“Challenging Fossil of a Little Fish”    (page 1)
   - May 30, 2000

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The Boston Globe  -  Health/Science

Challenging Fossil of a Little Fish

By Fred Heeren

CHENGJIANG, China — The fish-like creature was hardly more than an inch long, but its discovery in the rocks of southern China was a big deal. The 530-million-year-old fossil, dubbed Haikouella, had the barest beginning of a spinal cord, making it the oldest animal ever found whose body shape resembled modern vertebrates.

In the Nature article announcing his latest findings, Jun-Yuan Chen and his colleagues reported dryly that the ancient fish “will add to the debate on the evolutionary transition from invertebrate to vertebrate.”

But the new fossils have become nothing less than a challenge to the theory of evolution in the hands of Chen, a professor at the Nanjing Institute of Paleontology and Geology. Chen argues that the emergence of such a sophisticated creature at so early a date shows that modern life forms burst on the scene suddenly, rather than through any gradual process. According to Chen, the conventional forces of evolution can’t account for the speed, the breadth, and one-time nature of “the Cambrian explosion,” a geologic moment more than 500 million years ago when virtually all the major animal groups first appear in the fossil record.

Rather than Charles Darwin’s familiar notion of “survival of the fittest,” Chen believes scientists should focus on something that better explains why life evolved beyond bacteria. “Bacteria are very successful,” Chen notes. In fact, complex life is less capable of making adaptations.

If all we have to depend upon is chance and competition, Chen says, then “complex, highly evolved life, like the human, has no reason to appear. So why should these chance mutations plan such complex types of animals?” Chen proposed that an underlying principle of “harmony” will someday explain what competition cannot.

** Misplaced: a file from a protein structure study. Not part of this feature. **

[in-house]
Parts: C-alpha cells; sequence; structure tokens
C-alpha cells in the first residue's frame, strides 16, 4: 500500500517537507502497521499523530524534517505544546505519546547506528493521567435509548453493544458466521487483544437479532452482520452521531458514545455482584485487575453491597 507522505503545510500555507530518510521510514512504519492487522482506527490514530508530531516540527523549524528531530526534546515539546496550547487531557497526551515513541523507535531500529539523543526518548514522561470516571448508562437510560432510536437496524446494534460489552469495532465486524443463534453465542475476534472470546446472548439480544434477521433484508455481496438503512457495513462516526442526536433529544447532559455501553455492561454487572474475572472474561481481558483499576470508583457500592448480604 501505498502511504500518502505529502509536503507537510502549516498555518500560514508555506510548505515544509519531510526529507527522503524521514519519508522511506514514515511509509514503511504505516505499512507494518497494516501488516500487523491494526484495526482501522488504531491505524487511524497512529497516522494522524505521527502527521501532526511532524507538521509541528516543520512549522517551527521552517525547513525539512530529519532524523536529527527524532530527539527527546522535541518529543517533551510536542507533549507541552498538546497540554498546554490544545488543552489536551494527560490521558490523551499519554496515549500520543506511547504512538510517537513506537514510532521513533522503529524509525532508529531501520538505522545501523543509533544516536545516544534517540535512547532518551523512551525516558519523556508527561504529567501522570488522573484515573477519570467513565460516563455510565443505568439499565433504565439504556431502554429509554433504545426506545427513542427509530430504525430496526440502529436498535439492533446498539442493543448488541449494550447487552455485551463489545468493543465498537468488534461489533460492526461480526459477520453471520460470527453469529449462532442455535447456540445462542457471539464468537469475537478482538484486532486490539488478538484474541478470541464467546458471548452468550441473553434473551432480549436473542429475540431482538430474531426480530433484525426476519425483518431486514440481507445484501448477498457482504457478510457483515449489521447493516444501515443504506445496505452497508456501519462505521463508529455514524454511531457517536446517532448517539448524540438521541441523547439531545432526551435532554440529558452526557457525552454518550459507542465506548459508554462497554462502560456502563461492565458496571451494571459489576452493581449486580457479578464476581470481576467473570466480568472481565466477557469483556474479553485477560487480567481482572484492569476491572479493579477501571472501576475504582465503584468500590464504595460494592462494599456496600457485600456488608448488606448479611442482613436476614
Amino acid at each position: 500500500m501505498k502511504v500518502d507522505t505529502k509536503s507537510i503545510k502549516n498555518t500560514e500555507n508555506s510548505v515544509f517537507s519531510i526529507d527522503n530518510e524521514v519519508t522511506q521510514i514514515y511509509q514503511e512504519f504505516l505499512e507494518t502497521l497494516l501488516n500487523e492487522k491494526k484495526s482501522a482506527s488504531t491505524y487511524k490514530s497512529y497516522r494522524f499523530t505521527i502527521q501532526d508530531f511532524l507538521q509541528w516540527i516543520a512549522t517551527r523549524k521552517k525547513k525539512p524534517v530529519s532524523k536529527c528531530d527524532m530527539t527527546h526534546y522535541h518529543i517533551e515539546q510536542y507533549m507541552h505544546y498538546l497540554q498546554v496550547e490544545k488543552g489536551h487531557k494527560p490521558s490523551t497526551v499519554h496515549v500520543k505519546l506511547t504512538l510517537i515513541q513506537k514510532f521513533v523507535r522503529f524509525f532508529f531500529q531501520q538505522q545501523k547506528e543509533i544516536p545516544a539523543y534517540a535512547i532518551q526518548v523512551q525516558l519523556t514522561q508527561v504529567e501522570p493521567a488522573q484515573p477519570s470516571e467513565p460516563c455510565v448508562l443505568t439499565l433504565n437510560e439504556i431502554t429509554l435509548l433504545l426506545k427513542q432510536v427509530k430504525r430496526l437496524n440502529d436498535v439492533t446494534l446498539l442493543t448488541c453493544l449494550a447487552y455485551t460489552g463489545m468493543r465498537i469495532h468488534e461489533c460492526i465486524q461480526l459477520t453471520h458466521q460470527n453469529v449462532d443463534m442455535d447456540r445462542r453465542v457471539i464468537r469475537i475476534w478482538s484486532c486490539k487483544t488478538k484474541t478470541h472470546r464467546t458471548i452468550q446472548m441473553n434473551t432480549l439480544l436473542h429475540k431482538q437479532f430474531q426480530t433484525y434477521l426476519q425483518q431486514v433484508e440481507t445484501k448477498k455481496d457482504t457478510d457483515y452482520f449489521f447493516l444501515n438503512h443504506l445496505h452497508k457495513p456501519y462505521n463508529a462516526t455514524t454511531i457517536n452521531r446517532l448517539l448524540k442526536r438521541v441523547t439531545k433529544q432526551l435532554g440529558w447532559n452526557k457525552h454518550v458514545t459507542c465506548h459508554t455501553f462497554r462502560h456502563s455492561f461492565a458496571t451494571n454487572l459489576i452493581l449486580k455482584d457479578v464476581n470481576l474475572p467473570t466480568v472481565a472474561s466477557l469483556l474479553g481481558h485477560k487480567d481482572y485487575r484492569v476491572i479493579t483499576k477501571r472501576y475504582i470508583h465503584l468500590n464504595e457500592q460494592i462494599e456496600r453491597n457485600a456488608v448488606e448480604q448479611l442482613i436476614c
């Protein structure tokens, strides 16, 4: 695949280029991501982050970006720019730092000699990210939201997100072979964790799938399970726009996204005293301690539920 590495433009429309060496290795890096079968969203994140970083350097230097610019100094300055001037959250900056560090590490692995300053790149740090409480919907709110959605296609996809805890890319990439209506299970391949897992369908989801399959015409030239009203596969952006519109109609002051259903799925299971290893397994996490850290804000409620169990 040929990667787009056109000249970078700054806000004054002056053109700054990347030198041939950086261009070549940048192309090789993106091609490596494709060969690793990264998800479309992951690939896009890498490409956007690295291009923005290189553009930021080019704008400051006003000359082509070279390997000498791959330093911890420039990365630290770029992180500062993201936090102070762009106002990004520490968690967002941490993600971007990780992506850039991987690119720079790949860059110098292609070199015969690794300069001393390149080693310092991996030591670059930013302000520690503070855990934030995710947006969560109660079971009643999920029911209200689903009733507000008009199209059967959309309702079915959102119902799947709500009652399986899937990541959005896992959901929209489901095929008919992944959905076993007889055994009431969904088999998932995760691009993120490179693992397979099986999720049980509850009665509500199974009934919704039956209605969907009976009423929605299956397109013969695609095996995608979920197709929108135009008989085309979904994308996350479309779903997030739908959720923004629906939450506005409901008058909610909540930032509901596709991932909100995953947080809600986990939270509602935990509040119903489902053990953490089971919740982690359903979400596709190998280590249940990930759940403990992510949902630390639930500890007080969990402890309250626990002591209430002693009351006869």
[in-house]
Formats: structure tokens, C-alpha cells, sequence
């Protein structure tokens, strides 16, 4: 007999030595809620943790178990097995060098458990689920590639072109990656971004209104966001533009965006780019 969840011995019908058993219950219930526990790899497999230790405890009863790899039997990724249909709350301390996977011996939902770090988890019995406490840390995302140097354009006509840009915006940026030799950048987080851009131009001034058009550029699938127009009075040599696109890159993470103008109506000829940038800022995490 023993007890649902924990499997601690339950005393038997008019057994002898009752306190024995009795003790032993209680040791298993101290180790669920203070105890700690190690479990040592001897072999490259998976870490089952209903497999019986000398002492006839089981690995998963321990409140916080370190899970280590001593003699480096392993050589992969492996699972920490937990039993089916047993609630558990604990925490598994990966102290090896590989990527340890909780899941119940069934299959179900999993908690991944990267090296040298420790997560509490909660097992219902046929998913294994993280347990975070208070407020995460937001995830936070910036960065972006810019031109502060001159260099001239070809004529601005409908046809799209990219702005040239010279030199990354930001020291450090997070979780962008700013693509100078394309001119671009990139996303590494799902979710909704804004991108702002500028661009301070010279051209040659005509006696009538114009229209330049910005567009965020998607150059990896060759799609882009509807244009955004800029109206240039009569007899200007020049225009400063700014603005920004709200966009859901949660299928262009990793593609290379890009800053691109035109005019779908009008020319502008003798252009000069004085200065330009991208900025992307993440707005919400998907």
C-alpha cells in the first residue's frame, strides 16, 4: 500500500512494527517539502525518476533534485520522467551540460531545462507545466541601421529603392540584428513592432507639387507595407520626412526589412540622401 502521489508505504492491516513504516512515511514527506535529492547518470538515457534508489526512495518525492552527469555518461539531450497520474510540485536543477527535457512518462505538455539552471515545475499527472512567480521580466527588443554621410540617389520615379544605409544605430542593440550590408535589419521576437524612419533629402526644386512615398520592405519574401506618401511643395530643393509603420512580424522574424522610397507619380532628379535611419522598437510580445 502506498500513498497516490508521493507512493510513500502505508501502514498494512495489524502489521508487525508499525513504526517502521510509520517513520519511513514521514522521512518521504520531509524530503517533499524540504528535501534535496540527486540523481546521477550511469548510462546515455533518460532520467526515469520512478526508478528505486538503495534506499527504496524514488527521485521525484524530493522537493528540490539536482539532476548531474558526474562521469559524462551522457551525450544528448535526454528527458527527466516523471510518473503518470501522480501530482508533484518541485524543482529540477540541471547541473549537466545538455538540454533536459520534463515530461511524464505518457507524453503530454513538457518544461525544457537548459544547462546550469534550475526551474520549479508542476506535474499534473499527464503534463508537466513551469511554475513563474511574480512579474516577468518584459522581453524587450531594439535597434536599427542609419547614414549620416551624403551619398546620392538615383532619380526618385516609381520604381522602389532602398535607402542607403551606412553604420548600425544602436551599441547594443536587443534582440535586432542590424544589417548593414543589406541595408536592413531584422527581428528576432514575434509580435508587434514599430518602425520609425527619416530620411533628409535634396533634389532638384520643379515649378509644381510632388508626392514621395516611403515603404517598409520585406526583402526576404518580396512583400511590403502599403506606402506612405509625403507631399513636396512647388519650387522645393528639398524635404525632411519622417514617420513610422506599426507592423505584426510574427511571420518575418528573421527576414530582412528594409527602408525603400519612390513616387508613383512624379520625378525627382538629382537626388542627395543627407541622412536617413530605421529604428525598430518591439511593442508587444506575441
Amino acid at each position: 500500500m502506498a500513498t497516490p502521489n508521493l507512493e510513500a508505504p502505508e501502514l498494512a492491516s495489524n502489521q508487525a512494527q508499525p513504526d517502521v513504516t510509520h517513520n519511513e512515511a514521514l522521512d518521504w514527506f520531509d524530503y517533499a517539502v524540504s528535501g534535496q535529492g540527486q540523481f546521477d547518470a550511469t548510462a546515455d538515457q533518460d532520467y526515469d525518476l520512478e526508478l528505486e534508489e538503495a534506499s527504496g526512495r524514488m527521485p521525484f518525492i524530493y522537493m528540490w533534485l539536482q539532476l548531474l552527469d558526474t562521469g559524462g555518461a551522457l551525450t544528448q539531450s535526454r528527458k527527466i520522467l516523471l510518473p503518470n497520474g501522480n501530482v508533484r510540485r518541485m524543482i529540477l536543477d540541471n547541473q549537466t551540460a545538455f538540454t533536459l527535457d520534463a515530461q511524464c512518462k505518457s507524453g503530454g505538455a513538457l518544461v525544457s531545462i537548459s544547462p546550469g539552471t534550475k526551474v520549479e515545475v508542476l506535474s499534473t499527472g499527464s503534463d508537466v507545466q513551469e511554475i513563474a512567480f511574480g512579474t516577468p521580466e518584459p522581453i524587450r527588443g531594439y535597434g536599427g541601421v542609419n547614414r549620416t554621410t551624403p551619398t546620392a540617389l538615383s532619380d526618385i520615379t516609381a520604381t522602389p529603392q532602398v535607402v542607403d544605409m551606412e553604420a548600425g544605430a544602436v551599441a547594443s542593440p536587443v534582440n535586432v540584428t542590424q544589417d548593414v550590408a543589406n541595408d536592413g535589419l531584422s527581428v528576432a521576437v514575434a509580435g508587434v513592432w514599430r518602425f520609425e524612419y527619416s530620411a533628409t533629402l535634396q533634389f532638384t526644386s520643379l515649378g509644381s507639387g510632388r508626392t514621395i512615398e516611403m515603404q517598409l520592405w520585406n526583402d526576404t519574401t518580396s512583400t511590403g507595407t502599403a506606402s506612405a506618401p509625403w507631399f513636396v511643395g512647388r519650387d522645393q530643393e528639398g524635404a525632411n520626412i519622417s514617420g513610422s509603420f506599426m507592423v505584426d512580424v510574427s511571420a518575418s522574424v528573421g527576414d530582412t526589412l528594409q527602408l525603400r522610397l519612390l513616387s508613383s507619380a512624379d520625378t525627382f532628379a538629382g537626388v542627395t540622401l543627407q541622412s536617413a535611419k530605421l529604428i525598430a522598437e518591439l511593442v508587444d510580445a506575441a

The debate over Haikouella casts Western scientists in the unlikely role of defending themselves against charges of ideological blindness from scientists in communist China. Chinese officials argue that the theory of evolution is so politically charged in the West that researchers are reluctant to admit shortcomings for fear of giving comfort to those who believe in a biblical creation.

“Evolution is facing an extremely harsh challenge,” declared the Communist Party’s Guang Ming Daily last December in describing the fossils in southern China. “In the beginning, Darwinian evolution was a scientific theory …. In fact, evolution eventually changed into a religion.”

Taunts from the Communist Party wouldn’t carry much sting, however, if some Western scientists weren’t also concerned about weaknesses in so-called neo-Darwinism, the dominant view of evolution over the last 50 years.

“Neo-Darwinism is dead,” said Eric Davidson, a geneticist and textbook writer at the California Institute of Technology. He joined a recent gathering of 60 scientists from around the world near Chengjiang, where Chen had found his first fishlike impressions of Haikouella five years ago.

But most Westerners at Chen’s conference came to praise Darwin, not to bury him. The idea that neo-Darwinism is missing something fundamental about evolution is as scandalous to Americans as it is basic to the Chinese.

However, despite their misgivings about Chen’s “harmony” proposal — a mysterious mix of scientific caution, Chinese philosophy, and a decidedly non-Western lack of concern for Darwinian orthodoxy — Western scientists have no choice but to go to China to learn about the emergence of animal body plans, including that of human forerunners.

Virtually all of today’s living phyla — or major animal groups — make their first impressions in the geologic period known as the Cambrian. And Chengjiang, in the southern province of Yunnan, contains the oldest and best preserved Cambrian fossils in the world. Jun-Yuan Chen has co-authored half of all the papers on the Chengjiang fauna.

Chen’s discovery of the earliest chordate, named for the “notochord” that would eventually form the vertebrate backbone, is, for him, but one more piece in a puzzle that looks less and less like the conventional picture of evolution through natural selection.

For Western paleontologists, Haikouella looks like a breakthrough for understanding the origin of the human lineage.
“It proves that the direct ancestor of mankind already existed in the time of the Cambrian explosion,” said German paleontologist Michael Steiner.

“Sort of instinctively, I felt I should go and pay homage to this animal,” said another scientist at the conference, Nicholas Holland, an authority on primitive chordates at the Scripps Institution of Oceanography in San Diego. “It’s the earliest known chordate ancestor. This is going to be page one, two, three and four of vertebrate texts.”

Chen enjoys seeing his fossils get the attention. But to him, the big story is not that he has discovered our earliest traceable ancestor, but that the Cambrian explosion of new body plans is proving to be real, not an illusion produced by an incomplete fossil record.

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Taiwanese biologist Chia-Wei Li has been working with paleontologist Jun-Yuan Chen at the site of the Haikouella fossil discovery.
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